"I have a real sense of place and belonging here. I've planted woodlands that we are now using 20 years on. I think we had the right mix of people at the right time, and there is enough space here to fall out but come back together again. We're a family."

The children living at Laurieston faced their own challenges. They went to the local school where at first they were teased for being English and living an alternative lifestyle, but Patrick says this decreased over time. His own daughter lived at Laurieston until she was 17 but didn't enjoy it.

"She didn't like the rural-ness of it or that you needed the car to get to the nearest small town. She lives in a city now and loves it there."

Seymour's children also found life difficult when the family moved from Norfolk to a larger more remote estate in Wales.

"I used to resent the lifestyle - it interfered with my education and I felt I had only been born to help out! Our neighbours thought we were mad as they were desperately trying to get away from the land and thought progress was working in an office," Anne says.

"It was fun at first but we were always struggling for money because of the large mortgage and dad would go off and do TV interviews about rural issues. We used to have strangers over all the time who had read his books or seen him on TV. They would help a bit around the farm but dad would never ask them for money. It caused a lot of arguments with my mother."

Image source, Patrick Upton
Image caption,
Patrick Upton with his daughter

Anne's parents later split up and Seymour decided to set up his own self-sufficient community called The Centre of Living.

"He came to think that self-sufficiency was too difficult to achieve in a family unit."

However, the centre wasn't a success and folded after three years.

"My father was a lousy businessman. There were about 20 people there and he meant to charge them but forgot. He needed to write to fund it, but he couldn't delegate. Someone would always step in but they varied in experience."

John Seymour would continue to write and to produce TV programmes about rural issues and later moved to Ireland. He returned to the farm in Wales for his final years, dying aged 90, in 2004. He was wrapped in home-made blankets and buried in a nearby field.

Image caption,
Some of the recent produce from Anne Sear's garden

Anne continues to receive emails from people inspired by her father's books. She still lives and works on four acres of the original farm with her husband. "We aren't textbook self-sufficiency. We have occasional pigs and chickens and a big garden where I grow most of our vegetables and fruit."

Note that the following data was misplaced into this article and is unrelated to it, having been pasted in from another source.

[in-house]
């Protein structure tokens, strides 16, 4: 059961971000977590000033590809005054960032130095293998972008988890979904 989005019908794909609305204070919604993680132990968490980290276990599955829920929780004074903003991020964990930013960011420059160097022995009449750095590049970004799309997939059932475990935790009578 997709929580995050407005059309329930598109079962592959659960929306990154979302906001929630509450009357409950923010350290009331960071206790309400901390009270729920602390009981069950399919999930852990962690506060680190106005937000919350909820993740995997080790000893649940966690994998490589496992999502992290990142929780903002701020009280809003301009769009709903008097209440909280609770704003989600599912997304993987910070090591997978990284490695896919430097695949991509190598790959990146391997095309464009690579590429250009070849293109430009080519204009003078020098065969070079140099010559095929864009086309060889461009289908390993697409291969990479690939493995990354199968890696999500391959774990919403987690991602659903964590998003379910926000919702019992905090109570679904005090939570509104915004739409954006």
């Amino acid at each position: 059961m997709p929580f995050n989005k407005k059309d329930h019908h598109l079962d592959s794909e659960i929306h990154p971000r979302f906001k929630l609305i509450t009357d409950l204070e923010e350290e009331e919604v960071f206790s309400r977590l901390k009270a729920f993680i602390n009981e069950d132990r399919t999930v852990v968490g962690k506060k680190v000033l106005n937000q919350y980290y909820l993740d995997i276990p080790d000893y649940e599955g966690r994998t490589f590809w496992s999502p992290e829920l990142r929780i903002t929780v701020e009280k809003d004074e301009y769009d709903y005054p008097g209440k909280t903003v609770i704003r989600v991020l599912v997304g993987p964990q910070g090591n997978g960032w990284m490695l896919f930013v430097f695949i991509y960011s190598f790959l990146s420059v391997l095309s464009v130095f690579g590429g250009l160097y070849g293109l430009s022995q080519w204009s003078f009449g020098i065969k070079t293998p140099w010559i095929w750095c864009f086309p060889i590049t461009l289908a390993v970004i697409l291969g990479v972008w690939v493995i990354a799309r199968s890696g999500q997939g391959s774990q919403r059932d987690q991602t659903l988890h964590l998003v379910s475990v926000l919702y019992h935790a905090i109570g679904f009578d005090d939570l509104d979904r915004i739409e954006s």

This "do what you can" attitude is common among those practising self-sufficiency today. Rosie Beat and her husband Alan run courses on self-sufficiency and smallholdings at their home in Devon. They do what they can to live a sustainable lifestyle, using wood from hedging thinning, keeping farm animals and growing their own organic vegetables. Rosie also knits jumpers with wool from their pet sheep Humphrietta. However, they stop short of growing their own fodder or crops and buy in what they don't produce.

"We're practical about it - we don't have a 'hair shirt' attitude," she says.

Thousands of volunteers choose to work for a few weeks on an organic farm or smallholding. Known as Wwoofers they provide practical labour in exchange for bed and board.

"It's a great way for people who 'do the 9-5' to dip their toe in the water of a different way of life", says Scarlett Penn from Wwoof UK.

Image source, Rosie Beat
Image caption,
Alan Beat shears one of his sheep. Rosie uses the wool to knit jumpers

The community at Laurieston has also relaxed its approach over time. While the first residents lived in one big group in the mansion, the majority now live in their own cottages because "people mostly now want their own front door". They also shifted from working on the estate from full-time to part-time.

"I think of it as self-efficiency not self-sufficiency. We do what we can but we're not perfectionist about it. You can't be," Patrick says.

Follow Claire Bates on Twitter@batesybates

Subscribe to the BBC News Magazine's email newsletter to get articles sent to your inbox.